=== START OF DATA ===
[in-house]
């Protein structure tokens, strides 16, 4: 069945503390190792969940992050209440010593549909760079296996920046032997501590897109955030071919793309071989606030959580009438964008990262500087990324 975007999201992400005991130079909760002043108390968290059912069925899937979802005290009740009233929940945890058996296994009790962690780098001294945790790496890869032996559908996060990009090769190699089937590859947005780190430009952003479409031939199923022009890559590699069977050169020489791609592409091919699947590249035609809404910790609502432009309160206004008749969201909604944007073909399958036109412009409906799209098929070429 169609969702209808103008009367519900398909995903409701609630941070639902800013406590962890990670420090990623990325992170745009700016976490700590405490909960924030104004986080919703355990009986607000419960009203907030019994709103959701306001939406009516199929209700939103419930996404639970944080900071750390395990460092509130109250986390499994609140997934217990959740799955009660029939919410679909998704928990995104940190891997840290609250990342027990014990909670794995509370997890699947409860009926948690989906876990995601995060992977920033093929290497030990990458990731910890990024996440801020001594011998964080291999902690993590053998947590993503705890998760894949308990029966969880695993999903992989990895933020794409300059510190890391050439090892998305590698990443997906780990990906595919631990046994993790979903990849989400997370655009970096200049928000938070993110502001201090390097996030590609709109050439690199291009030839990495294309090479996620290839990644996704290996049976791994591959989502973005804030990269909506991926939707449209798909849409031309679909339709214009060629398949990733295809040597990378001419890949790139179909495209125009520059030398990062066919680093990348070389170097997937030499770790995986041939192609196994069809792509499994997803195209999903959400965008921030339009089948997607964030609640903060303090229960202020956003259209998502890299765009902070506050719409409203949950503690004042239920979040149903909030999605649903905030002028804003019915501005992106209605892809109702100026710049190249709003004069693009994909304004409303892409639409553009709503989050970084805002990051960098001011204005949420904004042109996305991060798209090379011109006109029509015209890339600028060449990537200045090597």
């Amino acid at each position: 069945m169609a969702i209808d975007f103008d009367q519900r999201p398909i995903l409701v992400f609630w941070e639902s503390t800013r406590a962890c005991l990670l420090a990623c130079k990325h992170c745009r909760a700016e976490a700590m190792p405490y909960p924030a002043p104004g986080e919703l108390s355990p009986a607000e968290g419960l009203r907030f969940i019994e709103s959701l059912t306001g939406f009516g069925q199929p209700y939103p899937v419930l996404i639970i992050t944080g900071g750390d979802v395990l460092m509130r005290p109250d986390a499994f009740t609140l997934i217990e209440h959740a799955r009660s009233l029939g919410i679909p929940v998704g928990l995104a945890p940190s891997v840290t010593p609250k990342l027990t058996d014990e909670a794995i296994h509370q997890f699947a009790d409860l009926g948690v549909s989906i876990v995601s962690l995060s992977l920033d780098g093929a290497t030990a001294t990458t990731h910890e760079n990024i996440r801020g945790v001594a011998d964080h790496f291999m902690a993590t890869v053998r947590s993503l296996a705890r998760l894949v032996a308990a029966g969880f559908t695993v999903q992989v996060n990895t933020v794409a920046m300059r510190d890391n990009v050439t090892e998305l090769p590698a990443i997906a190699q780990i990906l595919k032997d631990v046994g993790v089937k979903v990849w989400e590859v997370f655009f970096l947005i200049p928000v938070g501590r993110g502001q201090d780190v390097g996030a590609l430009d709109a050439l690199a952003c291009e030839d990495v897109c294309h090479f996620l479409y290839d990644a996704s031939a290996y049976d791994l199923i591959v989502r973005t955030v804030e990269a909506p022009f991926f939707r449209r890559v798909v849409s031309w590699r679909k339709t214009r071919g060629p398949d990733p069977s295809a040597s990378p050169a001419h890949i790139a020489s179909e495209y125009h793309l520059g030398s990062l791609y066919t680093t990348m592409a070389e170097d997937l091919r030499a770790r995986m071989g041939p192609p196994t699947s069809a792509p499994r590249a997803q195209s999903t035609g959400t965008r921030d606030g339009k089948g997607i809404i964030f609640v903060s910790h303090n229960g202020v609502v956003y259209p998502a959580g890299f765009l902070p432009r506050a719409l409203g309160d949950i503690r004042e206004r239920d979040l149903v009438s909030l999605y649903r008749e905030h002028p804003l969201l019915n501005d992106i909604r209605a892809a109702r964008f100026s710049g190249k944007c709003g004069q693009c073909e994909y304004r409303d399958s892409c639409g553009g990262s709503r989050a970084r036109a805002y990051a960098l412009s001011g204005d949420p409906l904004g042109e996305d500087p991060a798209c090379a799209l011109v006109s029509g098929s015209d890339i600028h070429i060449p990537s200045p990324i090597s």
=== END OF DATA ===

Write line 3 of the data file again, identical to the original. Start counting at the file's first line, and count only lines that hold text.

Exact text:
């Amino acid at each position: 069945m169609a969702i209808d975007f103008d009367q519900r999201p398909i995903l409701v992400f609630w941070e639902s503390t800013r406590a962890c005991l990670l420090a990623c130079k990325h992170c745009r909760a700016e976490a700590m190792p405490y909960p924030a002043p104004g986080e919703l108390s355990p009986a607000e968290g419960l009203r907030f969940i019994e709103s959701l059912t306001g939406f009516g069925q199929p209700y939103p899937v419930l996404i639970i992050t944080g900071g750390d979802v395990l460092m509130r005290p109250d986390a499994f009740t609140l997934i217990e209440h959740a799955r009660s009233l029939g919410i679909p929940v998704g928990l995104a945890p940190s891997v840290t010593p609250k990342l027990t058996d014990e909670a794995i296994h509370q997890f699947a009790d409860l009926g948690v549909s989906i876990v995601s962690l995060s992977l920033d780098g093929a290497t030990a001294t990458t990731h910890e760079n990024i996440r801020g945790v001594a011998d964080h790496f291999m902690a993590t890869v053998r947590s993503l296996a705890r998760l894949v032996a308990a029966g969880f559908t695993v999903q992989v996060n990895t933020v794409a920046m300059r510190d890391n990009v050439t090892e998305l090769p590698a990443i997906a190699q780990i990906l595919k032997d631990v046994g993790v089937k979903v990849w989400e590859v997370f655009f970096l947005i200049p928000v938070g501590r993110g502001q201090d780190v390097g996030a590609l430009d709109a050439l690199a952003c291009e030839d990495v897109c294309h090479f996620l479409y290839d990644a996704s031939a290996y049976d791994l199923i591959v989502r973005t955030v804030e990269a909506p022009f991926f939707r449209r890559v798909v849409s031309w590699r679909k339709t214009r071919g060629p398949d990733p069977s295809a040597s990378p050169a001419h890949i790139a020489s179909e495209y125009h793309l520059g030398s990062l791609y066919t680093t990348m592409a070389e170097d997937l091919r030499a770790r995986m071989g041939p192609p196994t699947s069809a792509p499994r590249a997803q195209s999903t035609g959400t965008r921030d606030g339009k089948g997607i809404i964030f609640v903060s910790h303090n229960g202020v609502v956003y259209p998502a959580g890299f765009l902070p432009r506050a719409l409203g309160d949950i503690r004042e206004r239920d979040l149903v009438s909030l999605y649903r008749e905030h002028p804003l969201l019915n501005d992106i909604r209605a892809a109702r964008f100026s710049g190249k944007c709003g004069q693009c073909e994909y304004r409303d399958s892409c639409g553009g990262s709503r989050a970084r036109a805002y990051a960098l412009s001011g204005d949420p409906l904004g042109e996305d500087p991060a798209c090379a799209l011109v006109s029509g098929s015209d890339i600028h070429i060449p990537s200045p990324i090597s």